7. Any new Sovereignty system should be adaptable enough to be rapidly updated and to incorporate future changes to EVE
CCP actually attempting to plan for the future. Will wonders never cease? Next they will tell us that their programmers comment their code in a comprehensible and meaningful way… and then I will know they are full of shit.
Thoughts on This
So those are the seven goals which are alleged to inform all of the mass of text that follows them in the dev blog.
What does it all mean? Damn if I know. I just align where the FC tells me and shoot the targets indicated… or rep the targets indicated more likely… when I can be bothered to stop trying to get good screen shots.
Moving sovereignty fights so that they occur in multiple systems in a constellation sounds interesting, if not exactly logical. In order to capture system A you need to blow something up in system b and c? Sure, I’ll do it, and I guess it makes as much sense as timers do in the first place. And the defense bonus structures will get means that bigger fleets will still be encouraged by the system.
Likewise, the whole Entosis link module sounds interesting.
Of course, I am sure that module will never be abused, there being absolutely no history of EVE players gaming the system or min/maxing or finding strange new uses for things. (Cue footage of hot Ishtar on Ishtar action and suicide gankers resupplying from Orcas.) I know, stop laughing. But if you are thinking that at least it will put power in the hands of smaller groups, you might want to remember that the coalitions have their own think tanks dedicated to optimizing that sort of thing.
But we might have to start using all those SBU’s that Wibla is purported to be holding for a rainy day, as they will be obsolete when the new system comes online, replaced by the Entosis link module.
Freeport mode sounds like it could be rich in comedy. I fully endorse that.
Being able to set your prime time defense window favors defense. While I have seen it said that this pretty much lets the pacific time zones out of playing to sov game, you know some group will recruit Australians just so they can set their timers to go off when Europe and North America can’t get numbers on grid. This will be a strategic decision.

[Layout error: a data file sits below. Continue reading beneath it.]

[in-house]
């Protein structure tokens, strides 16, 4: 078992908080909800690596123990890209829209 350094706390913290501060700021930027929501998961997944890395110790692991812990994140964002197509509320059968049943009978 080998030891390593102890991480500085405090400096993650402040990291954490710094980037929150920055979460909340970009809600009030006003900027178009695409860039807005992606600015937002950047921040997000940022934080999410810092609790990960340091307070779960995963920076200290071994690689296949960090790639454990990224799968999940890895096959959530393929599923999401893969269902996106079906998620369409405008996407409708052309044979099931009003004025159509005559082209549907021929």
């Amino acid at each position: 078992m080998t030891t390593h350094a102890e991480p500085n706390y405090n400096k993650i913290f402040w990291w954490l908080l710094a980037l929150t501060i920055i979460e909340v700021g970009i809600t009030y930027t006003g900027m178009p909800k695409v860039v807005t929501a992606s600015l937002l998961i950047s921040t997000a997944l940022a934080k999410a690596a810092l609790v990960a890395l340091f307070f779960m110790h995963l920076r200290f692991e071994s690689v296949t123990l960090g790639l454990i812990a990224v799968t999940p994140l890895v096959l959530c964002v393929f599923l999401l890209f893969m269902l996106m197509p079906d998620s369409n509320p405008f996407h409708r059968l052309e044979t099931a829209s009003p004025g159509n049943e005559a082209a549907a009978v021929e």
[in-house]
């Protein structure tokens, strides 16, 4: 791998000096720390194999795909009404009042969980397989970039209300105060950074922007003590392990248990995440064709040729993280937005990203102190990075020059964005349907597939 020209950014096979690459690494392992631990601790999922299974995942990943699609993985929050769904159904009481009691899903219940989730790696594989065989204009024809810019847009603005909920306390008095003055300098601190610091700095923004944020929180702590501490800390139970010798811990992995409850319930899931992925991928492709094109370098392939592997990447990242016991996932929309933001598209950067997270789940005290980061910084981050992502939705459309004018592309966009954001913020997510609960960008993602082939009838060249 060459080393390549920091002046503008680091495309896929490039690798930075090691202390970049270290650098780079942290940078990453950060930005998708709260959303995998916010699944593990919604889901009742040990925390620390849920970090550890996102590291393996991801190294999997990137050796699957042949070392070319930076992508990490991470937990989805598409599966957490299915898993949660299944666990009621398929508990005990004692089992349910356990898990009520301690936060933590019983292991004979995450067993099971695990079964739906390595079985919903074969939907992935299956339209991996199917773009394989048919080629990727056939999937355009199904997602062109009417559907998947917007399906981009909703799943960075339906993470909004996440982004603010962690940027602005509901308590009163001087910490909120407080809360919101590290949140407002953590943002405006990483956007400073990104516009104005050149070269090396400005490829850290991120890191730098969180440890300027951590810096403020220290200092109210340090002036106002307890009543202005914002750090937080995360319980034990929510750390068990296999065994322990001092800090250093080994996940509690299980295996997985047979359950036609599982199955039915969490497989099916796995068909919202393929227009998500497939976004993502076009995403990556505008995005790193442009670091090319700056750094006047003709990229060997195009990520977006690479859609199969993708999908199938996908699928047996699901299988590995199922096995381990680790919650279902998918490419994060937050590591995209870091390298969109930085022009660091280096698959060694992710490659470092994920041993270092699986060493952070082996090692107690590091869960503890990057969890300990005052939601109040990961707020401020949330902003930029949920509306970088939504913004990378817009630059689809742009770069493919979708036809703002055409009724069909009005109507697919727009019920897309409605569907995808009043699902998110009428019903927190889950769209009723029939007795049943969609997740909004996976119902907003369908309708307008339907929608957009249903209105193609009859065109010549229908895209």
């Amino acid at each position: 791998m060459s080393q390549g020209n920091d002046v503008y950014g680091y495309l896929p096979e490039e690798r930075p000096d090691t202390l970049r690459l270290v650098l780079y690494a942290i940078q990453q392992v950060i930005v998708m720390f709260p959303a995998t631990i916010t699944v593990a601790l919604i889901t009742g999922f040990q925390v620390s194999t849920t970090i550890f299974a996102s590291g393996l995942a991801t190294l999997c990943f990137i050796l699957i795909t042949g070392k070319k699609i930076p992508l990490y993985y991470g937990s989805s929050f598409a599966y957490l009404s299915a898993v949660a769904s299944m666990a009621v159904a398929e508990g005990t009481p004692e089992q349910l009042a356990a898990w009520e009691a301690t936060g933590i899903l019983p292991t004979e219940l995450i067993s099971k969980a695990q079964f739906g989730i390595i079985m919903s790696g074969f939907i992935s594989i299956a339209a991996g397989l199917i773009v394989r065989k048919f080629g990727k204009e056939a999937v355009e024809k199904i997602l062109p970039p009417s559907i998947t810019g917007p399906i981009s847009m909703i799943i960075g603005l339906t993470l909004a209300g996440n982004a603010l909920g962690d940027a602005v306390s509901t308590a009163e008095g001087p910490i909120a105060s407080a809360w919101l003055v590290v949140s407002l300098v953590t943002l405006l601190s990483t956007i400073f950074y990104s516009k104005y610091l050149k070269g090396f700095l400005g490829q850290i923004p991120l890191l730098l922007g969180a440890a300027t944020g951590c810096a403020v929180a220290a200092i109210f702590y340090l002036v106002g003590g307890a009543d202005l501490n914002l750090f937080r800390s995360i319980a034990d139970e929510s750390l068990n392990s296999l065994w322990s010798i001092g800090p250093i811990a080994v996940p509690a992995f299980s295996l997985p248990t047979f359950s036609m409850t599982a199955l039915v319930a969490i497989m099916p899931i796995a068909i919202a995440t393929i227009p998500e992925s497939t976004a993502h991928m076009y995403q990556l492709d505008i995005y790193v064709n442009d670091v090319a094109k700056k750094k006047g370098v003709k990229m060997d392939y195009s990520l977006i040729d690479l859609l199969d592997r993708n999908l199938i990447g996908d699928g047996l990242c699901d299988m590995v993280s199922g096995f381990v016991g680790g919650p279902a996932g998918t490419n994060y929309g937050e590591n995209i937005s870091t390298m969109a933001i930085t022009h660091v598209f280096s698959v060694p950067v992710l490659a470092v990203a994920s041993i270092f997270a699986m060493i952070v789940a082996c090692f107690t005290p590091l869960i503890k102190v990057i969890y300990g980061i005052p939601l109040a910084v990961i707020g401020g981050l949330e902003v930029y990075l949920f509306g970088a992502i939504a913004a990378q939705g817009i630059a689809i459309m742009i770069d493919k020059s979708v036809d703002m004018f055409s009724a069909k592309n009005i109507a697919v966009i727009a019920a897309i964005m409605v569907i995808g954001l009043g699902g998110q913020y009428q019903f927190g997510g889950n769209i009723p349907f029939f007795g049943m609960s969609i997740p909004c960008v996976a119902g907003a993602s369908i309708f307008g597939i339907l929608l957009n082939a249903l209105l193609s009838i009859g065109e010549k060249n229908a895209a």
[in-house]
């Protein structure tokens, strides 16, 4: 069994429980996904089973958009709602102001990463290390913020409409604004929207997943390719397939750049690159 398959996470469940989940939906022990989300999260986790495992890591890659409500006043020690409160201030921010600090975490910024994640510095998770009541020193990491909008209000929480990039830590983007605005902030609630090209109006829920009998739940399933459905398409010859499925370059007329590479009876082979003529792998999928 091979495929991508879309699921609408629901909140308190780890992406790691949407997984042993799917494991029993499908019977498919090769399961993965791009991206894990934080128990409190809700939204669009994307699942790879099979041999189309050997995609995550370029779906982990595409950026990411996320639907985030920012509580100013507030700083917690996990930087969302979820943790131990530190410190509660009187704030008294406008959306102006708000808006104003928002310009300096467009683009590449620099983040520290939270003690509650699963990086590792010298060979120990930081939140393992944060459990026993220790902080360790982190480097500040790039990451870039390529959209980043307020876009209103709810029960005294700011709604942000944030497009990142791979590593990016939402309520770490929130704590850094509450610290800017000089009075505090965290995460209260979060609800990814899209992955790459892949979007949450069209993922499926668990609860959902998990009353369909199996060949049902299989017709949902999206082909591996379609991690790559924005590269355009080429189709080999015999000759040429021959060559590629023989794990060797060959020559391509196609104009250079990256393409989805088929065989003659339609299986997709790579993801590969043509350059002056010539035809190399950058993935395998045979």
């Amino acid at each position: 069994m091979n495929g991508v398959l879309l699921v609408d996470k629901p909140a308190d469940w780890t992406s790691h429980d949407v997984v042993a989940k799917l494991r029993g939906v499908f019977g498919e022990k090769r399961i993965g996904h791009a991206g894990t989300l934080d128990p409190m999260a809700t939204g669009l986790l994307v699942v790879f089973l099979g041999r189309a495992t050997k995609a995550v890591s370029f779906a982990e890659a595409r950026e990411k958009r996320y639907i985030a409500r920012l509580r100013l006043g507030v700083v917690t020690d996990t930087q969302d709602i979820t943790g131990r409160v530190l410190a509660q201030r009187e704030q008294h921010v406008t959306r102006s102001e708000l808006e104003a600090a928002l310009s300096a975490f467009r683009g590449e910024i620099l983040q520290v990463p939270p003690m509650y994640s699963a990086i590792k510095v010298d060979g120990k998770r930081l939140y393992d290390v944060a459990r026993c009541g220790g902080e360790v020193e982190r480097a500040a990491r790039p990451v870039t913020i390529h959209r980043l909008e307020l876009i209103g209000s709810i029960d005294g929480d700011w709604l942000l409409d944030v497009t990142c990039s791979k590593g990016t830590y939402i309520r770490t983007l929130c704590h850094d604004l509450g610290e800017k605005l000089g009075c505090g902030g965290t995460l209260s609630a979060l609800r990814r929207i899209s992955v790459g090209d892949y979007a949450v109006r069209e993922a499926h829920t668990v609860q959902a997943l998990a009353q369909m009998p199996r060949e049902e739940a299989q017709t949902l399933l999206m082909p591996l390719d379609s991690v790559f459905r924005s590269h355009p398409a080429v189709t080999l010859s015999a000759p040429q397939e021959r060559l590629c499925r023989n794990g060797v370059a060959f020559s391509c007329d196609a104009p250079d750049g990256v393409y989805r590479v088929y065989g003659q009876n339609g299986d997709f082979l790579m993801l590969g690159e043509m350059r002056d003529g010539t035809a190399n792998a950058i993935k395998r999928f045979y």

While there seems to be an unstated goal in the mix about making sovereignty accessible by a more diverse group rather than the same old players that are in the maps at the top of the post, I am not sure that the price will be paid by the big blocs. There are a lot of corps out in null sec only because they can rent space. They are the most likely group to be driven out of null, replaced by whichever new groups (or reconfigured old groups) that want to grab a piece of space real estate to call their own. Is that a good thing? If you’re thirsting for sov, probably yes. If you’re a renter corp, maybe not so much.
Finally, while I have seen a couple of references to the end of the blue donut again with this dev blog, I do not see anything in the whole mess that would make me think for an instant that the big, well organized, and currently entrenched blocs will be at any sort of relative disadvantage when the change eventually comes.
But I wouldn’t expect to see such a thing unless CCP completely lost hold of their senses. Alienating a large and fairly dedicated chunk of your player base never plays out well. Nobody wants to be part of the next NGE fiasco, so CCP isn’t going to change things to allow a couple 100 person corps to throw Goonswarm out of VFK. They want null to be more interesting, but not THAT interesting.
Anyway, the dev blog is all just a proposal at this time for something to hit come the summer, so there will be plenty of time for CCP to gauge reaction and adapt to the holes poked in their ideas. Plus they will get a couple of new CSM members putting their two cents in soon enough, and one of them is likely to be Endie, which should make for a good time.
We shall see what the summer brings I suppose, but first we have to get through Fanfest and spring and a couple more of those every five week releases.
Others writing about this dev blog: